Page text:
|Also known as||Rose of Hotham Hotel ) 1861-1883, renamed Old Johnnie Falconer 1883-1889, named again The Rose of Hotham 1889-1926|
Timelapse Building Images
K. J. Halla photographer held by State Library of Victoria
Subsequent Building Alterations
Heritage Significance and Listings
|Heritage Listings and Explanatory Notes|
Rose of Hotham Hotel ) 1861-1883, renamed Old Johnnie Falconer 1883-1889, named again The Rose of Hotham 1889-1926, closed as a hotel, later used as a restaurant, now developed as apartments.
Graded B (of regional or metropolitan significance) in the Melbourne City Council’s North and West Melbourne Conservation Study 1983.
It was sometimes assumed that Queensberry Street was named after the Marques of Queensberry who devised the rules of modem boxing. This is not the case. That particular Marquess of Queensberry was born in 1844 and died in 1900. The street was already named when he was a boy. However, he belonged to a well-known family in the Scottish lowlands and the estate carried the family name, which was given to the street.
In many parts of Europe, the rose has been recognised as a symbol of perfection because its petals form concentric circles. In the Middle Ages, the rose referred to Mary, the perfect woman and the mother of Jesus, hence the rose windows of many cathedrals. In fifteenth century England, red and white roses were adopted as symbols of the rival royal families of York and Lancaster and after the War of the Roses were combined to form a new symbol for the House of Tudor. Subsequently, many public houses carried the name of rose. ·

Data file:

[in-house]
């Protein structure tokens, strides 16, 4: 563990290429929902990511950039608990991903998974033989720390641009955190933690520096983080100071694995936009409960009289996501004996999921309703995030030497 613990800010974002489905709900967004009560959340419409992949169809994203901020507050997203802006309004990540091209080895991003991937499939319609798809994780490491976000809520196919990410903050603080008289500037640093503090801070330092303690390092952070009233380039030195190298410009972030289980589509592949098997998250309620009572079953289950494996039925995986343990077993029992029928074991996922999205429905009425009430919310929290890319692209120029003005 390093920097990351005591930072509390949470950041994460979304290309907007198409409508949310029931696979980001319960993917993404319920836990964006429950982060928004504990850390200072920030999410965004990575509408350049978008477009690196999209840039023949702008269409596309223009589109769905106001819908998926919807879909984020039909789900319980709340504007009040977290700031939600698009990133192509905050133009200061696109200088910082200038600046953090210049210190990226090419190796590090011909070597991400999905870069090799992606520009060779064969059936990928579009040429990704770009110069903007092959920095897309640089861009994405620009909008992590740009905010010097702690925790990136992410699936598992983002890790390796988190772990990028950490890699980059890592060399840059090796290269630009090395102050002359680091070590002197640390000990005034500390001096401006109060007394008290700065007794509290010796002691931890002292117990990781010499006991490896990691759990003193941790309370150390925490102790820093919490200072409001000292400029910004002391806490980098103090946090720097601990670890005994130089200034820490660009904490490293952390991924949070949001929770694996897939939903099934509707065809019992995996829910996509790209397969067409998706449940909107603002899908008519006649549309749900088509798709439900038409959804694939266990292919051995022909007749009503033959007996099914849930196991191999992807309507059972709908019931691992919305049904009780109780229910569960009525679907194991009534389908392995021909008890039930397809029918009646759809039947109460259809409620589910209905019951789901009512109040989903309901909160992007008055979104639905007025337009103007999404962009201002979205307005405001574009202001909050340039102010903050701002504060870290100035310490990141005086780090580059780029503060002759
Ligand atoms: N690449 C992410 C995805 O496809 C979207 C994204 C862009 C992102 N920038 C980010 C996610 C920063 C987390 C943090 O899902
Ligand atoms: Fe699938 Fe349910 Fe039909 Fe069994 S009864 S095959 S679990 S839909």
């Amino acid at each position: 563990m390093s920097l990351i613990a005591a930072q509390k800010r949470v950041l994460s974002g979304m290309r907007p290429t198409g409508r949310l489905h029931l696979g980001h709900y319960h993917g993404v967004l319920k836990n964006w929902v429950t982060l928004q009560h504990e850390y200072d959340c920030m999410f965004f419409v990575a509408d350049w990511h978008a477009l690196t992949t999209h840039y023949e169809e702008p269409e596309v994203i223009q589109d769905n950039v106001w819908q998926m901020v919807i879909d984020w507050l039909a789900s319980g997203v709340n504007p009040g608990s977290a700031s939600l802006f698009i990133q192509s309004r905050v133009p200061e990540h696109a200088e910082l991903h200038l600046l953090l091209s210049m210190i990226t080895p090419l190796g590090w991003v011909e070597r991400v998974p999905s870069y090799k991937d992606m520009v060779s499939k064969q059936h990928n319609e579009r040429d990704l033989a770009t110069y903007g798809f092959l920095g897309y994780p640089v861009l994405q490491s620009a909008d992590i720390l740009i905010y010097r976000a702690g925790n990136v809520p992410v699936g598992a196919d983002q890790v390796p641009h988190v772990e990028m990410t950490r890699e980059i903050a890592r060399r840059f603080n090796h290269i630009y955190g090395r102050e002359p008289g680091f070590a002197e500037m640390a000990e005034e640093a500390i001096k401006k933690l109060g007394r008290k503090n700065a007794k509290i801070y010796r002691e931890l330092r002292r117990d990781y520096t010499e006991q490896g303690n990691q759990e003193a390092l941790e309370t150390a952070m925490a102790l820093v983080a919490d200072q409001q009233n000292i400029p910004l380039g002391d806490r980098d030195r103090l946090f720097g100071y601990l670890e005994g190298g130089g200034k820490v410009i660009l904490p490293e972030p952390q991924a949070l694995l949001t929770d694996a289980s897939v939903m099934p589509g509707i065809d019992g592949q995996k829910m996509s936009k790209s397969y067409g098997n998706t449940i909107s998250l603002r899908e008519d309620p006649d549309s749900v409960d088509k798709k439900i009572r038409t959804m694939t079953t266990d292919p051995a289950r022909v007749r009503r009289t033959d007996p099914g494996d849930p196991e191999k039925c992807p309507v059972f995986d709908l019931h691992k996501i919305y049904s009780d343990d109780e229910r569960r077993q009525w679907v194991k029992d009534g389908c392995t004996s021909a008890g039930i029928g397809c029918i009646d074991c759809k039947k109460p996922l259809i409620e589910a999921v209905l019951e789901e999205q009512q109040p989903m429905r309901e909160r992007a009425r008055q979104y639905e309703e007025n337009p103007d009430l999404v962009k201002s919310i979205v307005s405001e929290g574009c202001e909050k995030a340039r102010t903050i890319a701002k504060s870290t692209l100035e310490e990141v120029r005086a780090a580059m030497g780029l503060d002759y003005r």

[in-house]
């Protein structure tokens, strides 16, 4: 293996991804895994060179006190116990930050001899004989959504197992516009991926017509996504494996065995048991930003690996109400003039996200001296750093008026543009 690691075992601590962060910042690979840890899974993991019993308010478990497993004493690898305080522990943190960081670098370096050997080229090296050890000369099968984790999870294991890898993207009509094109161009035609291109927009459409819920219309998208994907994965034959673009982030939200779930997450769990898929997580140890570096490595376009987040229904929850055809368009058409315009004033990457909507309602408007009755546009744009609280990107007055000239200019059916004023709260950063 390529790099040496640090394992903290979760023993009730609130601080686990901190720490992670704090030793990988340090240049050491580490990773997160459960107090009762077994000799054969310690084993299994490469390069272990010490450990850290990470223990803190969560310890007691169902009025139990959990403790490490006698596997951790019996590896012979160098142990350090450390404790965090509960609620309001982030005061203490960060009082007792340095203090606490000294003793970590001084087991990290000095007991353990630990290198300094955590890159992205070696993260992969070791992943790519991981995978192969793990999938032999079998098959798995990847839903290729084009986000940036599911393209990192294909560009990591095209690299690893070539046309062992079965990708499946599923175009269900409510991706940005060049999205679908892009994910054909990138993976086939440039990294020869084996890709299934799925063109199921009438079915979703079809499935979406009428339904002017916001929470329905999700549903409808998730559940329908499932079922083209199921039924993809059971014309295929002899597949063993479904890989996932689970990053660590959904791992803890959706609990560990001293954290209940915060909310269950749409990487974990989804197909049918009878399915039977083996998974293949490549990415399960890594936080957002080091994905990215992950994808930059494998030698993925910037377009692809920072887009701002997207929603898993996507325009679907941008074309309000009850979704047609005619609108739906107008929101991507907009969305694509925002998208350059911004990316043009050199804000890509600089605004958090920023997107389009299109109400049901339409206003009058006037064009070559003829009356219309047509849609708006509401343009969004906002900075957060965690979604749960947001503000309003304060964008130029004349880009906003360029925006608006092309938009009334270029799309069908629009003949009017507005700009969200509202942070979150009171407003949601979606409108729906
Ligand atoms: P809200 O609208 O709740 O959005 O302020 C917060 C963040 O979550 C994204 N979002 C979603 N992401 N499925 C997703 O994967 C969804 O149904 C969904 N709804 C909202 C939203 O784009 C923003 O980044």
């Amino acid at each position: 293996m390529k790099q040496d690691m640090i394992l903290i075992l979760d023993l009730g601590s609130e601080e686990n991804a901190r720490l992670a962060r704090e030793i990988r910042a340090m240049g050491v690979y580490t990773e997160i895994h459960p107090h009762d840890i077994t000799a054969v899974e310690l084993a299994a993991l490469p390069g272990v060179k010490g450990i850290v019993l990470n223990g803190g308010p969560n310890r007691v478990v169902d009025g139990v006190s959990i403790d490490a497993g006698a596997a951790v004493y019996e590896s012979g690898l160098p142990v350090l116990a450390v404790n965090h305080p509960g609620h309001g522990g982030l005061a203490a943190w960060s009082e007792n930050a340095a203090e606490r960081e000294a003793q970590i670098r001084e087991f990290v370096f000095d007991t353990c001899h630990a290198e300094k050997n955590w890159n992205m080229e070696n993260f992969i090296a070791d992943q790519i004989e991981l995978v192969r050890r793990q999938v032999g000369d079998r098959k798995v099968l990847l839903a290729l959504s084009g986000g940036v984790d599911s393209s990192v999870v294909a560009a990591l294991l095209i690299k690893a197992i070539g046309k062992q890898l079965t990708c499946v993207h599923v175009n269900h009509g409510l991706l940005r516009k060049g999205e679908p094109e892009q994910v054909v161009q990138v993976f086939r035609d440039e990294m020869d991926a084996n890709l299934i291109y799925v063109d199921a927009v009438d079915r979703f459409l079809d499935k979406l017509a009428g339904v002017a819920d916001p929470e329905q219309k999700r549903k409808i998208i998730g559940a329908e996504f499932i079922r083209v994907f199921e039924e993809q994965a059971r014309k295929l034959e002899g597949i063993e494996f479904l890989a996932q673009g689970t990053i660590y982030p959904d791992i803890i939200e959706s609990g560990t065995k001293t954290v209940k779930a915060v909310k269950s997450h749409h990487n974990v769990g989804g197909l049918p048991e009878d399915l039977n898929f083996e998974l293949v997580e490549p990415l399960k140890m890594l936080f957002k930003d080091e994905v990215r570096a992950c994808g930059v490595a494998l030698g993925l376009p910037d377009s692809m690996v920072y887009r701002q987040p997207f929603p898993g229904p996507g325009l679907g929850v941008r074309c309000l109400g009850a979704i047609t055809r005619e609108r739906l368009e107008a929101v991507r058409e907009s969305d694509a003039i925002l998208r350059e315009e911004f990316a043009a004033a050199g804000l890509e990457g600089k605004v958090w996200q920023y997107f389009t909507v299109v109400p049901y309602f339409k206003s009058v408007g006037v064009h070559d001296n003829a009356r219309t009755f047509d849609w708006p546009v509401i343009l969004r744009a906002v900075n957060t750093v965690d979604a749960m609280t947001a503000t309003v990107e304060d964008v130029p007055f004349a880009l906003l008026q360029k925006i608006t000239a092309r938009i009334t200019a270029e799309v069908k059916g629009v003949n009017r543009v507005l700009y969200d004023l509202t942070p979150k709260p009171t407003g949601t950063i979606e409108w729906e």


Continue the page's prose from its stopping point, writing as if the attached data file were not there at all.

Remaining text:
In the 18th century, there was a saying that whatever was said under the rose was confidential. This was applied to pubs and gave the name a special significance. North Melbourne had several examples – The Rose of Hotham, the Rose of Denmark 1864-1904 (demolished but formerly oil the site of 13 Bedford Street NW Bond Place) and Rose of Australia 1866-1904 (demolished but formerly on site of 10 Courtney Street NW of Bedford Streets).
The first owner of the Rose of Hotham was Andrew Flanagan, a member of the first Hotham Council. After 6 years, the Rose of Hotham changed to the name of its new owner, Old Johnnie Falconer and then went back to its old name of the Rose of Hotham for the next 37 years. The Rose of Hotham lives on in stories of the guinea pigs that were kept in the bar and exercised by continually running and turning a wheel.
Historic Pubs of North Melbourne by Hotham History Project.
Context and Streetscape
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